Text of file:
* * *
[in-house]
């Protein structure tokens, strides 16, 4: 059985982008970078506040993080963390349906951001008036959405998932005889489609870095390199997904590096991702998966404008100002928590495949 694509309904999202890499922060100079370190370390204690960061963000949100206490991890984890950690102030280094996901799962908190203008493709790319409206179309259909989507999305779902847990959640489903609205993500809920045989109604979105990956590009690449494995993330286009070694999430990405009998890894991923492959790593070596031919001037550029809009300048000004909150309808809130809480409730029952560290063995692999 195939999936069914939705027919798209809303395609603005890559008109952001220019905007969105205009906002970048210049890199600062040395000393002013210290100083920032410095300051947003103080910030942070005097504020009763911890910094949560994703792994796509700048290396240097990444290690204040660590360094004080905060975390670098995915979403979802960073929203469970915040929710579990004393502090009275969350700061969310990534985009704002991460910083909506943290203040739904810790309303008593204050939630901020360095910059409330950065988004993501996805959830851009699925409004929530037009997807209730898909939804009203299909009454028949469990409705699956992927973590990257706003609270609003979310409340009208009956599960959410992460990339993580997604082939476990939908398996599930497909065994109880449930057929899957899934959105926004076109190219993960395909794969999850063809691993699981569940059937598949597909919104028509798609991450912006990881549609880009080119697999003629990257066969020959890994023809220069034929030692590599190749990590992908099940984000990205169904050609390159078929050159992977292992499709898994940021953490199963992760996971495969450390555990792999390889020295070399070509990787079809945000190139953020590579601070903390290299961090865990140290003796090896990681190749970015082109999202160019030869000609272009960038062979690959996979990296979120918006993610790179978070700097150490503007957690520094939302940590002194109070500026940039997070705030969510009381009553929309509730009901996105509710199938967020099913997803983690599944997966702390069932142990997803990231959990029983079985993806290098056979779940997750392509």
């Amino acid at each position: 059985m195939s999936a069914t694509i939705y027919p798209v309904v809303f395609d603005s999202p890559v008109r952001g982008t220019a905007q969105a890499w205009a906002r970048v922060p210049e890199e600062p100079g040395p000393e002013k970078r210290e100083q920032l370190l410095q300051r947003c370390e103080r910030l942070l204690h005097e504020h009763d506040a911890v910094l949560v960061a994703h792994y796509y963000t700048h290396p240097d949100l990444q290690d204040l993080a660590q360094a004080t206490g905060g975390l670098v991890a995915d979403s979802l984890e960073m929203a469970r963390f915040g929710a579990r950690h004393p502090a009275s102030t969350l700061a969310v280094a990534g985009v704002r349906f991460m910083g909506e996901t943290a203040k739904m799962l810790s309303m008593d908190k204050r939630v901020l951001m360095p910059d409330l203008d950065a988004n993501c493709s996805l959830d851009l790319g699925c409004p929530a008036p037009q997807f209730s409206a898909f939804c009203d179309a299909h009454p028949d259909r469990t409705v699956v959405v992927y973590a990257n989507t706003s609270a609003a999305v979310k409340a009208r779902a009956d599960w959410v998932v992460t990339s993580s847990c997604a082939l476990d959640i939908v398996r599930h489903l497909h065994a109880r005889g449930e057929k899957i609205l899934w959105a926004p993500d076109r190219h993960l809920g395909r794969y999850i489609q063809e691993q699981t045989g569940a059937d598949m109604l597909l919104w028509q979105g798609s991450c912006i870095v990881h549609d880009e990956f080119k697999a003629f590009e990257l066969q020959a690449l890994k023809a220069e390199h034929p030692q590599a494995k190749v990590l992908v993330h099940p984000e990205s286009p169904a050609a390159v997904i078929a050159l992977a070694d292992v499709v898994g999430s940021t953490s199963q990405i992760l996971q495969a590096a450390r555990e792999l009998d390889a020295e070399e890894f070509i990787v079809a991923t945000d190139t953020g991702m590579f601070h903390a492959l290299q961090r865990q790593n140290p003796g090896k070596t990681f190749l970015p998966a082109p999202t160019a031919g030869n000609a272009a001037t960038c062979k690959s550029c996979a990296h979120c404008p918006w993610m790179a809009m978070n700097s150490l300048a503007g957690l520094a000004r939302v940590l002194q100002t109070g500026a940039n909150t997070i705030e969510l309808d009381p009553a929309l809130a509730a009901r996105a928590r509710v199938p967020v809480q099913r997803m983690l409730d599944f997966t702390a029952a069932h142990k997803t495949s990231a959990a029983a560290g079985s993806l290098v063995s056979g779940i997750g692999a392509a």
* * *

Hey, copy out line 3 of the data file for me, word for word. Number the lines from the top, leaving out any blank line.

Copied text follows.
């Amino acid at each position: 059985m195939s999936a069914t694509i939705y027919p798209v309904v809303f395609d603005s999202p890559v008109r952001g982008t220019a905007q969105a890499w205009a906002r970048v922060p210049e890199e600062p100079g040395p000393e002013k970078r210290e100083q920032l370190l410095q300051r947003c370390e103080r910030l942070l204690h005097e504020h009763d506040a911890v910094l949560v960061a994703h792994y796509y963000t700048h290396p240097d949100l990444q290690d204040l993080a660590q360094a004080t206490g905060g975390l670098v991890a995915d979403s979802l984890e960073m929203a469970r963390f915040g929710a579990r950690h004393p502090a009275s102030t969350l700061a969310v280094a990534g985009v704002r349906f991460m910083g909506e996901t943290a203040k739904m799962l810790s309303m008593d908190k204050r939630v901020l951001m360095p910059d409330l203008d950065a988004n993501c493709s996805l959830d851009l790319g699925c409004p929530a008036p037009q997807f209730s409206a898909f939804c009203d179309a299909h009454p028949d259909r469990t409705v699956v959405v992927y973590a990257n989507t706003s609270a609003a999305v979310k409340a009208r779902a009956d599960w959410v998932v992460t990339s993580s847990c997604a082939l476990d959640i939908v398996r599930h489903l497909h065994a109880r005889g449930e057929k899957i609205l899934w959105a926004p993500d076109r190219h993960l809920g395909r794969y999850i489609q063809e691993q699981t045989g569940a059937d598949m109604l597909l919104w028509q979105g798609s991450c912006i870095v990881h549609d880009e990956f080119k697999a003629f590009e990257l066969q020959a690449l890994k023809a220069e390199h034929p030692q590599a494995k190749v990590l992908v993330h099940p984000e990205s286009p169904a050609a390159v997904i078929a050159l992977a070694d292992v499709v898994g999430s940021t953490s199963q990405i992760l996971q495969a590096a450390r555990e792999l009998d390889a020295e070399e890894f070509i990787v079809a991923t945000d190139t953020g991702m590579f601070h903390a492959l290299q961090r865990q790593n140290p003796g090896k070596t990681f190749l970015p998966a082109p999202t160019a031919g030869n000609a272009a001037t960038c062979k690959s550029c996979a990296h979120c404008p918006w993610m790179a809009m978070n700097s150490l300048a503007g957690l520094a000004r939302v940590l002194q100002t109070g500026a940039n909150t997070i705030e969510l309808d009381p009553a929309l809130a509730a009901r996105a928590r509710v199938p967020v809480q099913r997803m983690l409730d599944f997966t702390a029952a069932h142990k997803t495949s990231a959990a029983a560290g079985s993806l290098v063995s056979g779940i997750g692999a392509a």